What’s remarkably unremarkable about Dallas Buyers Club is how straightforward a film it is, void of any fancy thrills and frills we’re left with an earnest drama unaltered or influenced by the director Jean-Marc Vallée, It’s almost a harken back to the days pre dating the Cahiers du cinéma’s proposal of the director as an auteur. Unlike Oscar rival 12 Years A Slave, Dallas Buyers Club has little sign of an artistic direction, perhaps that in itself is auteurist. With little experimentation with the camera it’s a relief that McConaughey and Leto produce a couple of engrossing performances punctuated by a composed balance of power and tenderness required of the subject matter.
Woodroof’s epiphany and reinvention/redemption is comparable with A Christmas Carol’s Scrooge, rather than renouncing his humbug feelings about the festive period, Woodroof renounces his a bigoted past at the rodeo for an altruistic crusade to help those in his position, including the gay community which his peers and former self would stare down upon with disdain. The stereotypical redneck setting of Texas sets the narrative and McConaughey up for a solid story of reprisal and acceptance of others under the unique and sombre banner of the AIDS epidemic; references to Rock Hudson as a high profile victim along with Woodroof belief only “faggots” can get the disease dually sets the period’s tone as well as an intriguing angle on the subject from the ultimate outsider perspective in the form of rodeo rider Woodroof.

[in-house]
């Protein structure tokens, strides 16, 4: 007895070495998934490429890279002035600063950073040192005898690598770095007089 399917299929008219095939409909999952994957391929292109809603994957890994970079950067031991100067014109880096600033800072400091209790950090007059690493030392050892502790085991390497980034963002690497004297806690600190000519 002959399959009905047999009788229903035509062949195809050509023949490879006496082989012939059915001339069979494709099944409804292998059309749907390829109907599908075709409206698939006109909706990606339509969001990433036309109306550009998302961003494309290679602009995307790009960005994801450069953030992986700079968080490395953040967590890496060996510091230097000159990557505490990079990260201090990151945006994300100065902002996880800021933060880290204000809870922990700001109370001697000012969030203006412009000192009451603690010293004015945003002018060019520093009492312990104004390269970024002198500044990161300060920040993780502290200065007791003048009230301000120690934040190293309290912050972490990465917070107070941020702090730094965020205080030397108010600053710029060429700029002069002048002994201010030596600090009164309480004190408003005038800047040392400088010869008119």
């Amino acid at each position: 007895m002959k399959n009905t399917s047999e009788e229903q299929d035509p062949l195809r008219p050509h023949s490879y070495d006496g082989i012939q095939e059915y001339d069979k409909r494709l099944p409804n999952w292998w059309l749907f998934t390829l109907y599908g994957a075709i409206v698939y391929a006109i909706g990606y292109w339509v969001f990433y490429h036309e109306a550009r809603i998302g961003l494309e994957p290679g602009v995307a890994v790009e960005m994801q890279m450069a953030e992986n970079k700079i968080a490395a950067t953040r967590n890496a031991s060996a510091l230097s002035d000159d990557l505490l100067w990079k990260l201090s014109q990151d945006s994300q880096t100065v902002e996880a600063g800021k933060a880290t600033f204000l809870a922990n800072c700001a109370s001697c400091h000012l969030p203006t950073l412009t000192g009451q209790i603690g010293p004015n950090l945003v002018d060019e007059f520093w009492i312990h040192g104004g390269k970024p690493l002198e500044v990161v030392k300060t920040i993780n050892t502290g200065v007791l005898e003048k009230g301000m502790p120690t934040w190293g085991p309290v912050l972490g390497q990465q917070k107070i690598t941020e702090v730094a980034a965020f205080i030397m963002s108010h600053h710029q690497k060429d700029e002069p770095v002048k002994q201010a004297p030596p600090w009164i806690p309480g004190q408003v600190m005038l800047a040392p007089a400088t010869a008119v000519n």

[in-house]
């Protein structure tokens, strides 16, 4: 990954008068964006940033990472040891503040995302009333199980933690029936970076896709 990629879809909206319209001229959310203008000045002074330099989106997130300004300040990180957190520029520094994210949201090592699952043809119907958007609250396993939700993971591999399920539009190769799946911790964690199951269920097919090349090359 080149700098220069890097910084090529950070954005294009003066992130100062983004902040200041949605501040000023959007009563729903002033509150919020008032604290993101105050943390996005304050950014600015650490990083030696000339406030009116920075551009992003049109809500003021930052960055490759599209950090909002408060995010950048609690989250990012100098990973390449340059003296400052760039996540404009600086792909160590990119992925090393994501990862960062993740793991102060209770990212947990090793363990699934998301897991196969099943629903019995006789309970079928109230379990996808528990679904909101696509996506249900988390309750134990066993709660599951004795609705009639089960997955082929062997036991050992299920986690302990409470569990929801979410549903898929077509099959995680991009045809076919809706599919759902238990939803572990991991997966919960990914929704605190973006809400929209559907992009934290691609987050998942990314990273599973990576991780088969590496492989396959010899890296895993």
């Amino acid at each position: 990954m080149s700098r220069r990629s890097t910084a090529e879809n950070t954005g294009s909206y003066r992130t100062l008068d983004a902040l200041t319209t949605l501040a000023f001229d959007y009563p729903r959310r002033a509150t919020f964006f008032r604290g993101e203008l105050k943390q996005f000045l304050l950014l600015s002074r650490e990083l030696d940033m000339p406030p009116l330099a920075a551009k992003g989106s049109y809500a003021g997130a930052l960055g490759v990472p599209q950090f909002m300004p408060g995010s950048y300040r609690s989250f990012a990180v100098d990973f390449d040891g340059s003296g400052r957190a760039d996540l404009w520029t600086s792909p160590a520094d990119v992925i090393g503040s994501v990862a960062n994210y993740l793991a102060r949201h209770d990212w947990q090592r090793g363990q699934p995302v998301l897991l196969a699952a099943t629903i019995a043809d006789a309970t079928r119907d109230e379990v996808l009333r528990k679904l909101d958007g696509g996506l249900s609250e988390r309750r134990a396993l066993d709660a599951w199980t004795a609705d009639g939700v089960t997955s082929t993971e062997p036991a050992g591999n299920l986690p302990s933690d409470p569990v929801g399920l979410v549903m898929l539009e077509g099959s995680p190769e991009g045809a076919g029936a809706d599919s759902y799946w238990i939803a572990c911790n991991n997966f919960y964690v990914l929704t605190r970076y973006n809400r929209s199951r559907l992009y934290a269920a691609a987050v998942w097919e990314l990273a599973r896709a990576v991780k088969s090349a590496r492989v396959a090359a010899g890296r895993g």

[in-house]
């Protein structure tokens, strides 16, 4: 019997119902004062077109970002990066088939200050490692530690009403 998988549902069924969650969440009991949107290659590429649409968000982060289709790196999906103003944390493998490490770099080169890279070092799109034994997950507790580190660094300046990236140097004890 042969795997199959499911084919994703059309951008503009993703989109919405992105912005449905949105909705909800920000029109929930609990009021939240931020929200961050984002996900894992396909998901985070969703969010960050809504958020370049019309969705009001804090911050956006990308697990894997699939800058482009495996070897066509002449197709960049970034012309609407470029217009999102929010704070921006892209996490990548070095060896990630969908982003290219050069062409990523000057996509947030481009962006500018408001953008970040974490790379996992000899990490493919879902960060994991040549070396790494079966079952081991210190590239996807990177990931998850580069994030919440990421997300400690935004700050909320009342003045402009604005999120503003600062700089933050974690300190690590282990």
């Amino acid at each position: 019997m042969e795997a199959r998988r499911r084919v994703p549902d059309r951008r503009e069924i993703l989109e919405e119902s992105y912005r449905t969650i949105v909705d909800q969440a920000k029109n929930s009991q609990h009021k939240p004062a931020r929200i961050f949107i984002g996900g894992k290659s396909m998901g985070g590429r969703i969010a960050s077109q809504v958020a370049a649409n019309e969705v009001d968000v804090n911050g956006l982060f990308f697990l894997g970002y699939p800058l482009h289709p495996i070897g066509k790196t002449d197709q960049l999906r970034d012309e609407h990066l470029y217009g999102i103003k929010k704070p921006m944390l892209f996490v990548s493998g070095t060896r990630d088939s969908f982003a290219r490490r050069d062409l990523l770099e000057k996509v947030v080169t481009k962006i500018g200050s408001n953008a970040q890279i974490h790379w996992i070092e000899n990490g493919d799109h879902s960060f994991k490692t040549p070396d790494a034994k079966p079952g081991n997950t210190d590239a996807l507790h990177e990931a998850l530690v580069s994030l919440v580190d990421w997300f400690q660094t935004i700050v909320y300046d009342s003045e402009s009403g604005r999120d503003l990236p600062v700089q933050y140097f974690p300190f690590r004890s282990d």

Bar being unnervingly thin, McConaughey excels in his transforming role as both insular chauvinist and latterly as a selfless AIDS campaigner; additionally his bouts of worsening condition in the film are as achingly real as his weight loss. It’s the perfect role for McConaughey, his natural Texan mannerisms are allowed to breath to give his cocksure character an authentic charm that gives off a whiff of the ruminative James Stewart. McConaughey carries proceedings for the most part, making the most of an obligatory insipid romance with sympathetic doctor Eve (Jennifer Garner), but it’s the Oscar nominated support of Jared Leto who brightens up the film aesthetically and emotionally.
Transvestite Rayon is a perfect other half for the film’s odd couple, despite some maudlin convergence the duo are superb paradoxes together. Leto’s ability to omit an androgynous appearance and organic gestures make him entirely convincing, at times you’ll be rudely reminded he’s not a woman at all. In contrast to Woodroof, Rayon is flamboyantly open emotionally, providing a rich intensity that, while underutilised and somewhat clichéd, is a large contributor to the film’s success.
Dallas Buyers Club echoes last year’s extravagantly brilliant Behind the Candelabra, not because of the narrative similarities, but the brand of high quality drama uninterrupted by excessive effects or camera angles, allowing the talented actors to shine best. McConaughey and Leto oblige, making something memorable out of a competent but jittery plot that would have profited from depth over breadth, nevertheless Dallas Buyers Club restores the belief that films don’t have to be spectacles of outlandish nonsense, quality drama can illicit all the desirable qualities that makes cinema special.
8/10- Let the McConaissance Continue